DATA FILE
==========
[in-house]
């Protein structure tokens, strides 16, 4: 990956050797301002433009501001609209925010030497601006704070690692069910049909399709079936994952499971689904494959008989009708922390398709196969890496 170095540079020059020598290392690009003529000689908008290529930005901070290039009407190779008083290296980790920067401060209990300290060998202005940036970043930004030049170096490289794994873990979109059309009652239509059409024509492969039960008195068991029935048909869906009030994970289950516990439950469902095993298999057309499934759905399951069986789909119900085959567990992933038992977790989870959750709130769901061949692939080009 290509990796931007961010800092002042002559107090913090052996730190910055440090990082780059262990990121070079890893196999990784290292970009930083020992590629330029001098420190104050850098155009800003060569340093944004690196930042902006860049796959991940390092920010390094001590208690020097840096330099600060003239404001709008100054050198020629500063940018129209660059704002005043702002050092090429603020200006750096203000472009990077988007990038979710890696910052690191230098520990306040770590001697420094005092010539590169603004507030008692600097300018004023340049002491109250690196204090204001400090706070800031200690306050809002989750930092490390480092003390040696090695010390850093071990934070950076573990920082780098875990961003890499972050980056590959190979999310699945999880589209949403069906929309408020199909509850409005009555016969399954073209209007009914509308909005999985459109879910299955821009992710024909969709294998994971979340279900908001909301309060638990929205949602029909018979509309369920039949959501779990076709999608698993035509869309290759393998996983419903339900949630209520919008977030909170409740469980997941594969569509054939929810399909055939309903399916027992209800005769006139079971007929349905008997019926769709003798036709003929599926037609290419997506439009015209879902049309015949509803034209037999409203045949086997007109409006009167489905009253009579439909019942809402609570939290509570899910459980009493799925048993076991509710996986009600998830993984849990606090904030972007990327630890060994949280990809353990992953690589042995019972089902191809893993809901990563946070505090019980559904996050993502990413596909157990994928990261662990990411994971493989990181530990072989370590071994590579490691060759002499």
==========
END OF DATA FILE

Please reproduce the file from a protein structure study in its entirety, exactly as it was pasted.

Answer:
[in-house]
């Protein structure tokens, strides 16, 4: 990956050797301002433009501001609209925010030497601006704070690692069910049909399709079936994952499971689904494959008989009708922390398709196969890496 170095540079020059020598290392690009003529000689908008290529930005901070290039009407190779008083290296980790920067401060209990300290060998202005940036970043930004030049170096490289794994873990979109059309009652239509059409024509492969039960008195068991029935048909869906009030994970289950516990439950469902095993298999057309499934759905399951069986789909119900085959567990992933038992977790989870959750709130769901061949692939080009 290509990796931007961010800092002042002559107090913090052996730190910055440090990082780059262990990121070079890893196999990784290292970009930083020992590629330029001098420190104050850098155009800003060569340093944004690196930042902006860049796959991940390092920010390094001590208690020097840096330099600060003239404001709008100054050198020629500063940018129209660059704002005043702002050092090429603020200006750096203000472009990077988007990038979710890696910052690191230098520990306040770590001697420094005092010539590169603004507030008692600097300018004023340049002491109250690196204090204001400090706070800031200690306050809002989750930092490390480092003390040696090695010390850093071990934070950076573990920082780098875990961003890499972050980056590959190979999310699945999880589209949403069906929309408020199909509850409005009555016969399954073209209007009914509308909005999985459109879910299955821009992710024909969709294998994971979340279900908001909301309060638990929205949602029909018979509309369920039949959501779990076709999608698993035509869309290759393998996983419903339900949630209520919008977030909170409740469980997941594969569509054939929810399909055939309903399916027992209800005769006139079971007929349905008997019926769709003798036709003929599926037609290419997506439009015209879902049309015949509803034209037999409203045949086997007109409006009167489905009253009579439909019942809402609570939290509570899910459980009493799925048993076991509710996986009600998830993984849990606090904030972007990327630890060994949280990809353990992953690589042995019972089902191809893993809901990563946070505090019980559904996050993502990413596909157990994928990261662990990411994971493989990181530990072989370590071994590579490691060759002499």